Six tips for reluctant investors
While the volatility of recent weeks may have caused concern for some new investors, analysis provides a compelling argument for investing over the medium to-long term. Data shows that the FTSE All Share Index outperformed cash by 32.99% over the last five years and 123.72% over the last ten years.
Everyone's attitude to risk differs, but those with a medium to long-term investment time horizon should still be considering stocks and shares in order to benefit from the superior returns offered by equity and fixed income markets and to protect their savings against the impact of inflation.
While cash may feel like the safest option, especially when markets are volatile, with interest rates likely to remain low and inflation stubbornly high, it will offer very little opportunity for savers to grow their hard earned money or even to maintain its purchasing power.
With such a wide universe of possible investments to choose from it is difficult for investors to fully research and understand all the many companies with shares quoted on the stockmarket. Understanding the complex world of government and corporate debt is even trickier.
Funds managed by experienced investors and backed by a large team of experienced analysts give investors the opportunity to invest in the shares or bonds of a wide variety of companies without having to do all the legwork themselves. Be realistic about your ability, and more important, willingness to devote the time to being a successful investor on your own.
Don't try and time the market
Saving small amounts on a regular basis can help to combat the natural tendency of investors to sell when markets are low and buy when they are high. It is extremely hard to establish when is the best time to buy and sell shares and funds as the speed at which markets react to news means stock prices very quickly absorb the impact of new developments.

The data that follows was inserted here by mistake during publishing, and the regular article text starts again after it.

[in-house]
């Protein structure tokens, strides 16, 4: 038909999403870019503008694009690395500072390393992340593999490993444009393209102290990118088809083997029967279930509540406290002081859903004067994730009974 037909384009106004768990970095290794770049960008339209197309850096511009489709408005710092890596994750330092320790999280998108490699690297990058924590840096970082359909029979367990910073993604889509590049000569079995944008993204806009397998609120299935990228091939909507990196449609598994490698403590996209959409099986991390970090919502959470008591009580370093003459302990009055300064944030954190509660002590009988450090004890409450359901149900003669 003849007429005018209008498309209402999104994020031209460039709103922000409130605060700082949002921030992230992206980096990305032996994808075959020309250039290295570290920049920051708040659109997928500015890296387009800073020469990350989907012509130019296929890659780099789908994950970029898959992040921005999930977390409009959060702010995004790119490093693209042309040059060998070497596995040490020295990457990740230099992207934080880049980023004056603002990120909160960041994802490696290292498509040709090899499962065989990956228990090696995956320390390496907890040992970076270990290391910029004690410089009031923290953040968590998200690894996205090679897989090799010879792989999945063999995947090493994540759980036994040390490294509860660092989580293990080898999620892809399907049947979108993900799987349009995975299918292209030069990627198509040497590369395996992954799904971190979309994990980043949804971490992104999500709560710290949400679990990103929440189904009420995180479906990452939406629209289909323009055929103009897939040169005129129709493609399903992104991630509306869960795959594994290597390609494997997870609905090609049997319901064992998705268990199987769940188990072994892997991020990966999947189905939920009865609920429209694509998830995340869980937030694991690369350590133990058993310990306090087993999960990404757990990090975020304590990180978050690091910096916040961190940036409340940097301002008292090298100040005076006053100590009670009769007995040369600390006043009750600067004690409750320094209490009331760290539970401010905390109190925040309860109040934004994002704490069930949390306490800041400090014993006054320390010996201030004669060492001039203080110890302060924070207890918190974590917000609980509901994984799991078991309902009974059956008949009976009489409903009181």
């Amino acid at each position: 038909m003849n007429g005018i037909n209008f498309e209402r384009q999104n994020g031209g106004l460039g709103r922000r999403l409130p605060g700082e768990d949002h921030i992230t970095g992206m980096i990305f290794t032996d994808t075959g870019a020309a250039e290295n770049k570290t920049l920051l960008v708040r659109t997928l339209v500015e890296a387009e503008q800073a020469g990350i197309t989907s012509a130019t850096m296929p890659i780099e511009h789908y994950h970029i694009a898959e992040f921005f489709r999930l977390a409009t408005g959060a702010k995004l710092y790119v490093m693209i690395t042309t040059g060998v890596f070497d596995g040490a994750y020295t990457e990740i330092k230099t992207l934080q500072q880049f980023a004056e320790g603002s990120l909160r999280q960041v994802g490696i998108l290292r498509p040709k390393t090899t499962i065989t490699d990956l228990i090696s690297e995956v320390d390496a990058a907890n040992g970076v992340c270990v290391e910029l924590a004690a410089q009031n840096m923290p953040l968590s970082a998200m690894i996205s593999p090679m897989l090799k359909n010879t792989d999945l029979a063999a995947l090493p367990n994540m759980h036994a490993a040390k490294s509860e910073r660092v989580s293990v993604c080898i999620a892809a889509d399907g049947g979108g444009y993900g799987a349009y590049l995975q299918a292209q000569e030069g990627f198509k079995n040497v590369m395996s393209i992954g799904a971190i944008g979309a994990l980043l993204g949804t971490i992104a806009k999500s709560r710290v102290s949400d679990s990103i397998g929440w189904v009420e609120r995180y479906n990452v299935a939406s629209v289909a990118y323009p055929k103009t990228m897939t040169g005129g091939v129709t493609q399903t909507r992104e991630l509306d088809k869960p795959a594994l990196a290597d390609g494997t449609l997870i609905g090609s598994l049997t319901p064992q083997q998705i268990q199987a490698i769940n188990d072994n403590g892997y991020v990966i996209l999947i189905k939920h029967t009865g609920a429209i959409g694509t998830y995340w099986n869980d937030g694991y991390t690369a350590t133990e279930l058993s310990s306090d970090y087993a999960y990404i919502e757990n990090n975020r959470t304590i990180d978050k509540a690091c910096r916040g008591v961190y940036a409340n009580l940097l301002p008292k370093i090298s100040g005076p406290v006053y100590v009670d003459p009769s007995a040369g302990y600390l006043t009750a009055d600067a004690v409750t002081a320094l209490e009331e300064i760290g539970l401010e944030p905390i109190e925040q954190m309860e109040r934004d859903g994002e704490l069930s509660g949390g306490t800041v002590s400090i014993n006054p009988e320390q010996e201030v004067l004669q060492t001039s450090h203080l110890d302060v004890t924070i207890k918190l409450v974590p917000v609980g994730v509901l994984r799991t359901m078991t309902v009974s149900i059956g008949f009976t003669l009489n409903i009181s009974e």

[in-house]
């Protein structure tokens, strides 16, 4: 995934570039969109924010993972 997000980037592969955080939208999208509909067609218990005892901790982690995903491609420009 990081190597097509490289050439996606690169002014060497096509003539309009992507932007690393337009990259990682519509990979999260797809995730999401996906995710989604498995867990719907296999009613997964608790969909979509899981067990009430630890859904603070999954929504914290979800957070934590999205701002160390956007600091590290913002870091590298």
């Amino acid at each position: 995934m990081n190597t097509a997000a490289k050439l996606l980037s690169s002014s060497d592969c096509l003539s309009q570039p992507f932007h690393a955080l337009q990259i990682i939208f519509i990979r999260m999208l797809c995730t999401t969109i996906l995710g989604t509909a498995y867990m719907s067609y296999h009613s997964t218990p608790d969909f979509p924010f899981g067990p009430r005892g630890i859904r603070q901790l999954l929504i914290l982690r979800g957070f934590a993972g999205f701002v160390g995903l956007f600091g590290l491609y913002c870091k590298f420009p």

This means investors who try to time their entry and exit are likely to miss the bounces. One way investors can avoid the temptation to time the markets is to set up a monthly savings plan. Data shows that investing £1000 in the FTSE All Share 15 years ago could have returned £2,005 but if investors tried to time the market and missed the best 40 days the same investment would only be worth £363 today.
Don't follow the herd
When considering where to make your first investment following the trend isn't necessarily the best strategy. The top-performing assets one year can continue to do well or drop to the bottom of the list. There is no way of predicting which it will be.
The performance of different asset classes over the past ten years shows how dangerous it can be to believe that the market's best performers will continue to be so. In the ten years from 2003 to 2012, for example, property was the best-performing asset classes on six occasions and the worst on two others others.
Other asset classes like shares and bonds also bounce around within the performance tables. Unless savers think they can devote the time to study the markets in great detail, a multi manager or multi asset funds is often a wise choice.
Don't put your eggs in one basket
Piling all your money into one asset class or into one geographical area can be very dangerous if markets fall. For example, the Chinese stockmarket has been very weak over the past year while the Japanese market has soared and the US and UK markets have performed relatively well. Investors should spread their investments across multiple asset classes from equities to bonds and across different regions from the UK to Asia and the US.
Remember the power of dividends
Some companies pay a slice of their profits twice a year to investors. These dividends can be spent as they are paid or reinvested back into the market. The power of compounding this income is what makes equity investments so attractive and over time dividend income provides the lion's share of the total return from an investment.
The FTSE 100 index is at roughly the same level it was at in 1999 but if you'd put money in shares and reinvested the dividends the total return over that period would have been significant.
Protect your savings from the tax man
When putting money away to achieve your goals it is important that you keep as much of it as you can and protect it from the tax man. Investments may produce an income and increase in value. The profit you make from any capital growth is generally subject to capital gains tax if it exceeds your annual tax-free allowance (£10,900 for tax year 2013/14).